There is an old cliché about things happening in threes: A new job, a 'new' house...When we had long given up hope of ever becoming parents our first son, Richard was born.


January 16th 1980


A pale brass sun

Slides down a tinplate sky

The level light

Elongates Cambridge fields

Water glitters in the ruts

Like steel

Iron trees stand stark

The hedge is a black mesh


A brown hare darts across

My homeward road

Village lights glow gold

The silent house

Smells of the years and of wood smoke

You are two hours old

My son

In December 2001 while we were on holiday from our jobs in Malaysia we bought a small finca in the north of Málaga Province in southern Spain. The 80 olive and almond trees were wildly overgrown and the rambling old stone house sadly neglected. Half the roof consisted of rusting corrugated iron, the wiring was by Heath-Robinson's Spanish cousin and both the internal and external rendering falling away in chunks.

Eighteen years on, three poky rooms have become one pleasant living area heated by a wood-burning stove. An archway to the extended kitchen opens onto a sunny terrace with a view down the valley through the olive groves to the distant blue mountains of the Torcal de Antequera.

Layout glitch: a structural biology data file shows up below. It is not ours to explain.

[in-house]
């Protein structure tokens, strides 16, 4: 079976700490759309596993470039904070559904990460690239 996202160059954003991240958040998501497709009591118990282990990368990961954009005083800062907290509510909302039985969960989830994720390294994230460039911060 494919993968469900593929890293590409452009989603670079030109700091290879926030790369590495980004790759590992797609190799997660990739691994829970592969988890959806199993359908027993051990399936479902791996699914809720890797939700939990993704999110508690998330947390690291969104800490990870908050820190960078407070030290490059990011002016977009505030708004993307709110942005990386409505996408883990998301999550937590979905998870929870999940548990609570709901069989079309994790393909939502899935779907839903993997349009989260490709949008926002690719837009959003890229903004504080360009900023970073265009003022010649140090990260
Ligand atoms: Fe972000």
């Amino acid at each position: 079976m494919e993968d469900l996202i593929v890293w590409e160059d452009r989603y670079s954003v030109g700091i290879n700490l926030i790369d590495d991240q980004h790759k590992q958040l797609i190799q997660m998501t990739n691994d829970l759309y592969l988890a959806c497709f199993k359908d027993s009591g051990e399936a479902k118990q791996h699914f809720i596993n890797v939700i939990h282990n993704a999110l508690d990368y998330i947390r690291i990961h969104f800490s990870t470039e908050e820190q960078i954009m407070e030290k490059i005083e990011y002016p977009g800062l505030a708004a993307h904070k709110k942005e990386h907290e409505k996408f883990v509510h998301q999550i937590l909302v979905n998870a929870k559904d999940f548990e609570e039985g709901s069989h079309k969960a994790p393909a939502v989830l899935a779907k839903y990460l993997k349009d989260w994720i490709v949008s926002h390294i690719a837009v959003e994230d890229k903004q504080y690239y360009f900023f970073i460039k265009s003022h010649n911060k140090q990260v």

In memory of our son Richard’s first home, Rector’s Cottage in Cambridgeshire, we have named it el Cortijo del Rector, the Headmaster’s Farm. As TS Eliot put it: ‘In my end is my beginning'.

The stone walls are almost three feet thick, the ceilings low and supported by heavy un-squared beams of olive and poplar, the windows small to keep out the bitter winter cold and the blinding sun of the Andalusian summer. After twenty years of travelling on four continents it is a place to come home to. 

Thirty-odd years of school bells were more than enough for us and here at Cortijo del Rector life is ruled more by the calendar than by the clock. Depending on how late I’ve rolled into it I roll out of bed at some time between five and six o’clock in the morning and, as the coffee perks, proof-read yesterday’s effort before starting to draft today’s thousand or more words. The dogs studiously ignore me until they announce at precisely six o’clock that it’s time for breakfast, followed by a stroll through the olive groves to chase hares and chat with José and María further up the valley. If my five o’clock start sounds spartan to you, let me add that the traditional two hour post-lunch siesta is an honoured custom at el Cortijo del Rector.

A fen tiger like his brother, Will was born in Lincolnshire and now lives in Holland with Mariska and their daughter Jaya.

The game is afoot. And for Biggles every foot is a game.

Bella came to our lunch table outside Bar La Parrilla and gazed at me with those soulful eyes. She is three years old, beautiful, loving and utterly immoral. From the roast, cooling on the hob, to the loose covers on the sofas, nothing is safe. Joss, our Geordie treasure, refers to her and Biggles as The Delinquents.

Twilight at el Cortijo del Rector